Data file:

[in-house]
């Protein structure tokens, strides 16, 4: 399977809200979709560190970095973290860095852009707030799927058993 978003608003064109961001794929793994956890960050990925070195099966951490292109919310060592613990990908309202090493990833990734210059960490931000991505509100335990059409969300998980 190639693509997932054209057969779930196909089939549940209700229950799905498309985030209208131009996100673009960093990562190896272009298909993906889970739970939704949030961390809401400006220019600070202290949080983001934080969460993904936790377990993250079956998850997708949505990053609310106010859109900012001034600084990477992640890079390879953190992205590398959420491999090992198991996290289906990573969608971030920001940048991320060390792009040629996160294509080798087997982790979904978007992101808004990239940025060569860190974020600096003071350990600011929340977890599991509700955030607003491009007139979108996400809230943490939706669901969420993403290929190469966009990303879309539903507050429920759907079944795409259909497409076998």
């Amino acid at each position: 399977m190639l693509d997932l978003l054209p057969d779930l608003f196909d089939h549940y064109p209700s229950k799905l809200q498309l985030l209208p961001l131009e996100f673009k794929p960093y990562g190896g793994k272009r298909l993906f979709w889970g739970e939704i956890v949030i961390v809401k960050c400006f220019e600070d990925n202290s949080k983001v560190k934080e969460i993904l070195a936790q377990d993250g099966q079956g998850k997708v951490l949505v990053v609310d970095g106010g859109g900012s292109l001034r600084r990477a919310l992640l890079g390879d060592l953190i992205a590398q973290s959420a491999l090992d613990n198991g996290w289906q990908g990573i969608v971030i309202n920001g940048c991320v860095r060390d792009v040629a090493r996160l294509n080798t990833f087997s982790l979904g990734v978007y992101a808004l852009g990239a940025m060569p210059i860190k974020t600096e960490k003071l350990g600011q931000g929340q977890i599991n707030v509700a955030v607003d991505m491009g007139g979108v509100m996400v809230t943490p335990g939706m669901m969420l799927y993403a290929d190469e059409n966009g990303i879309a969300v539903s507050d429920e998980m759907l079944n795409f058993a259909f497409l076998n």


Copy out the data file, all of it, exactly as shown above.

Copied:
[in-house]
């Protein structure tokens, strides 16, 4: 399977809200979709560190970095973290860095852009707030799927058993 978003608003064109961001794929793994956890960050990925070195099966951490292109919310060592613990990908309202090493990833990734210059960490931000991505509100335990059409969300998980 190639693509997932054209057969779930196909089939549940209700229950799905498309985030209208131009996100673009960093990562190896272009298909993906889970739970939704949030961390809401400006220019600070202290949080983001934080969460993904936790377990993250079956998850997708949505990053609310106010859109900012001034600084990477992640890079390879953190992205590398959420491999090992198991996290289906990573969608971030920001940048991320060390792009040629996160294509080798087997982790979904978007992101808004990239940025060569860190974020600096003071350990600011929340977890599991509700955030607003491009007139979108996400809230943490939706669901969420993403290929190469966009990303879309539903507050429920759907079944795409259909497409076998």
């Amino acid at each position: 399977m190639l693509d997932l978003l054209p057969d779930l608003f196909d089939h549940y064109p209700s229950k799905l809200q498309l985030l209208p961001l131009e996100f673009k794929p960093y990562g190896g793994k272009r298909l993906f979709w889970g739970e939704i956890v949030i961390v809401k960050c400006f220019e600070d990925n202290s949080k983001v560190k934080e969460i993904l070195a936790q377990d993250g099966q079956g998850k997708v951490l949505v990053v609310d970095g106010g859109g900012s292109l001034r600084r990477a919310l992640l890079g390879d060592l953190i992205a590398q973290s959420a491999l090992d613990n198991g996290w289906q990908g990573i969608v971030i309202n920001g940048c991320v860095r060390d792009v040629a090493r996160l294509n080798t990833f087997s982790l979904g990734v978007y992101a808004l852009g990239a940025m060569p210059i860190k974020t600096e960490k003071l350990g600011q931000g929340q977890i599991n707030v509700a955030v607003d991505m491009g007139g979108v509100m996400v809230t943490p335990g939706m669901m969420l799927y993403a290929d190469e059409n966009g990303i879309a969300v539903s507050d429920e998980m759907l079944n795409f058993a259909f497409l076998n």